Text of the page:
The leaked IPCC documents indicated that Menezes was seated on the train carriage when the SO19 armed unit arrived. A shout of 'police' may have been made, but the suspect never really had an opportunity to respond to it in any way before he was shot. The leaked documents also indicated that he was restrained by an unarmed officer prior to being shot.

Ticket barrier
Eyewitnesses claim that up to twenty police officers in plainclothes pursued Menezes into Stockwell station, that he jumped over the ticket barrier, ran down an escalator and tried to jump onto a train.[17] According to Menezes' family, Menezes did not actually jump over the ticket barrier and may have used a standard London Travel Card to pass the turnstile [18].

Police initially refused to release CCTV footage while the IPCC investigation was ongoing, even to the family. It has been suggested that the man reported by eyewitnesses as jumping over the turnstile may actually have been one of the plainclothes officers in pursuit.[19]

According to the leaked IPCC documents, Menezes passed through the barrier normally using his pre-paid oyster card.

Several reasons were initially posited by media sources and family members for why Menezes may have run from police, as indicated by initial reports. A few weeks prior, he had been attacked by a gang and may have relived the situation upon seeing plainclothes officers chasing him. Several sources have speculated that irregularities about his immigration status may have given him reason to be wary of the police[20]. According to some reports, Menezes' student visa had expired, suggesting that he was working illegally, thus fearful of being deported by authorities[21]. The Sydney Morning Herald reported that a work colleague believed that Menezes ran simply because he was late for his job[22].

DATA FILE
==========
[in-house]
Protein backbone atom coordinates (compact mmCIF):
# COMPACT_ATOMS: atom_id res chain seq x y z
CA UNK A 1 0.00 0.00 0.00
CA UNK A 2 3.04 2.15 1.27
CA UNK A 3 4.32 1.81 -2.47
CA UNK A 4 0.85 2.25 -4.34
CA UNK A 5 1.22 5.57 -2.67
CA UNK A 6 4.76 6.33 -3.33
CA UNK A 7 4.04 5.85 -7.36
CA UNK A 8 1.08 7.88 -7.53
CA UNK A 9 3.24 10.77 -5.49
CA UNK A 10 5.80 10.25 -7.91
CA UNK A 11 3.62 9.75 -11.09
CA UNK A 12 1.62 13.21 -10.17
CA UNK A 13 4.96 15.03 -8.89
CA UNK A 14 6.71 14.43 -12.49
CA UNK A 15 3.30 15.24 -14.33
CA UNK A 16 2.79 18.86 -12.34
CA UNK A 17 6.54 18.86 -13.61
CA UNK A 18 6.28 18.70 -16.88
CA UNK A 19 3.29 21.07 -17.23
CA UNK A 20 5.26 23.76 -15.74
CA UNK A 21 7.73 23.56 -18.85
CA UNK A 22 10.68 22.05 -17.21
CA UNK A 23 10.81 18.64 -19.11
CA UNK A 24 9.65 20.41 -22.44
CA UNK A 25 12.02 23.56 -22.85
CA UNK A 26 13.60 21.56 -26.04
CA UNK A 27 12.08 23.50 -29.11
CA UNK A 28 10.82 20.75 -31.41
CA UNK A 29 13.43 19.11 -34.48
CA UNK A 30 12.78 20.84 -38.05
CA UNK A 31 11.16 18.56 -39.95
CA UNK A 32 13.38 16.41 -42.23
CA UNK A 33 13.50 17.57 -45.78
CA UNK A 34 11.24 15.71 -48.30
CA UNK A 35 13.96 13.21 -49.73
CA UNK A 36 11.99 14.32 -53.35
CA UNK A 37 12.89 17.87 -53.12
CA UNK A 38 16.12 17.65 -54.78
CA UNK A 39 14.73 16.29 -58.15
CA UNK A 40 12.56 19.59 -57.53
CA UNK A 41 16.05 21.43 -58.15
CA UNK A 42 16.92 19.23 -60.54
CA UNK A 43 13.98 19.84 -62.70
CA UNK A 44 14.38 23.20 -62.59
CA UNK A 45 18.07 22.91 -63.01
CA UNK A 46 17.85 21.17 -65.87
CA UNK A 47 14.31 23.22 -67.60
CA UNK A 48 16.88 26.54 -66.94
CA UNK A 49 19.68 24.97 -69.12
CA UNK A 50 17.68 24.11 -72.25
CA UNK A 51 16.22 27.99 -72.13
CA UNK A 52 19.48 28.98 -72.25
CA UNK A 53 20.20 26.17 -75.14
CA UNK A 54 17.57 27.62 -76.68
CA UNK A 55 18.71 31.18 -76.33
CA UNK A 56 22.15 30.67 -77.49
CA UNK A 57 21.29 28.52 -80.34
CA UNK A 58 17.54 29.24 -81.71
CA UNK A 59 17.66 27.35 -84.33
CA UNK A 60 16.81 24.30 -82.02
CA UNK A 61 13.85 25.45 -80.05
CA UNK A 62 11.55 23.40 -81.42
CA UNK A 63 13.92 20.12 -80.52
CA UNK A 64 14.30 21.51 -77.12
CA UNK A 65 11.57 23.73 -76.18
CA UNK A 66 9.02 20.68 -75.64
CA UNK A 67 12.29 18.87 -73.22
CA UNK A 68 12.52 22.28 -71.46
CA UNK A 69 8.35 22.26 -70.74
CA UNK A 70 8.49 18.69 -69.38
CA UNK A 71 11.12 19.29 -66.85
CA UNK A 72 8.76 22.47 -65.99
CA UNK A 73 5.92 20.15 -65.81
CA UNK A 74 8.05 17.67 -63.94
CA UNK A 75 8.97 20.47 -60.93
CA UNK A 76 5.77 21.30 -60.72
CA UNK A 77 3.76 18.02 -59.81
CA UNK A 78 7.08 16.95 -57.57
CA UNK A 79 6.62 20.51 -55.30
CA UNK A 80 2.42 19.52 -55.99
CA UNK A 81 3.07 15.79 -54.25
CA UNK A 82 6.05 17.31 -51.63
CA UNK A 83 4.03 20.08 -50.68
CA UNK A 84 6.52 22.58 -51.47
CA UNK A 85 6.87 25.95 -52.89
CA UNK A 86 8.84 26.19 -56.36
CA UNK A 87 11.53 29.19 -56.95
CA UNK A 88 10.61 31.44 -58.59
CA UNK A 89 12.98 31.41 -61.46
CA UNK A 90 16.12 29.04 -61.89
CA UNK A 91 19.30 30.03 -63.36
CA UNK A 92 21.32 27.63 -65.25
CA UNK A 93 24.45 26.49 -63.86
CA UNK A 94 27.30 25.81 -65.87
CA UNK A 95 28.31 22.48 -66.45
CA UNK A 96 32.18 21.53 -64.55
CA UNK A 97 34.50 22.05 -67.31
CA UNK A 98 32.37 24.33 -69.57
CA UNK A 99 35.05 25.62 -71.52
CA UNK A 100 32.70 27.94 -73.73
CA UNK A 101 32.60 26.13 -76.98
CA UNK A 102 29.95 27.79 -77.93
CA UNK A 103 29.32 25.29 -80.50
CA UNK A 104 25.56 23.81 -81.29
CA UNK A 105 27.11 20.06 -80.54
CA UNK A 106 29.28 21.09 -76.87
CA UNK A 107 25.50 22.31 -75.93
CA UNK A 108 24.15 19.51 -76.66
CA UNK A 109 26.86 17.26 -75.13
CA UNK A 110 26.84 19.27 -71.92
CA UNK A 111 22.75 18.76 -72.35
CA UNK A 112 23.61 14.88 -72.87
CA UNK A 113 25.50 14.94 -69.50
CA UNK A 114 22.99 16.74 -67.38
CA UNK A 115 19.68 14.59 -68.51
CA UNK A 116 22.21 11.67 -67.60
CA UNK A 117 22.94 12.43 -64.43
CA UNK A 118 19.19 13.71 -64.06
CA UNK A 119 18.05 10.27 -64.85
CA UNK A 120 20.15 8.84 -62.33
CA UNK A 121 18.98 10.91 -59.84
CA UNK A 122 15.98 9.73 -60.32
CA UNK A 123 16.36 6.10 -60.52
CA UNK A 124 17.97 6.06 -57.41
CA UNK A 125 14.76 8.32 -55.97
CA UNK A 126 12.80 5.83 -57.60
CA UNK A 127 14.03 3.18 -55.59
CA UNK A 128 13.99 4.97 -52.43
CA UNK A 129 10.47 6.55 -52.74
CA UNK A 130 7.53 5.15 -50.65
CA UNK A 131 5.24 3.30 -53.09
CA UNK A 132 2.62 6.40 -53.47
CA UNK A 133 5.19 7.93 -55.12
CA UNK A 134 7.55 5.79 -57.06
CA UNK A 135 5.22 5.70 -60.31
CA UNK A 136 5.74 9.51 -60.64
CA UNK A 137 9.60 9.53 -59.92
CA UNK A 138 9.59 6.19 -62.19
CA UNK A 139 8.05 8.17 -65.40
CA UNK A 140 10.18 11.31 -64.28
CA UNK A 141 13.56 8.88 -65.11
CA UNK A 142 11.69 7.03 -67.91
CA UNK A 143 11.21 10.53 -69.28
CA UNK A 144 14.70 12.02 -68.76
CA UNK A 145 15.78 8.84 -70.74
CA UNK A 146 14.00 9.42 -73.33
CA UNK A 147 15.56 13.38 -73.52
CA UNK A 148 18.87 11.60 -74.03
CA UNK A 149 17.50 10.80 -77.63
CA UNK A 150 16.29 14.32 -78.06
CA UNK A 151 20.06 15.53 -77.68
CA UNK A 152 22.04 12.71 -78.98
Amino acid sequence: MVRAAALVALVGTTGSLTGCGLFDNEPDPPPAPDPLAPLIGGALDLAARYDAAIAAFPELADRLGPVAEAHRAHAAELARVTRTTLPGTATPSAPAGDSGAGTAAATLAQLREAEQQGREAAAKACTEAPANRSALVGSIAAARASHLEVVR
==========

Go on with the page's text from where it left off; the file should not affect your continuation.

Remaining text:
It was later indicated by the leaked IPCC documents that Menezes ran across the platform apparently to get a seat on the train, but did not know at the time that he was being watched or pursued.

It was initially stated by police that Menezes was shot five times in the head. Mark Whitby, a passenger on the train Menezes had run onto, said: "one of [the police officers] was carrying a black handgun—it looked like an automatic—He half tripped… they pushed him to the floor, bundled on top of him and unloaded five shots into him." Another passenger, Dan Copeland, said: "an officer jumped on the door to my left and screamed, 'Everybody out!' People just froze in their seats cowering for a few seconds and then leapt up. As I turned out the door onto the platform, I heard four dull bangs."[23] Menezes' cousin Alex Pereira, who lived with him, asserted that Menezes had been shot from behind: "I pushed my way into the morgue. They wouldn't let me see him. His mouth was twisted by the wounds and it looked like he had been shot from the back of the neck." Later reports confirmed that Jean Charles de Menezes was shot a total of eight times: seven times in the head and once in the shoulder. [24]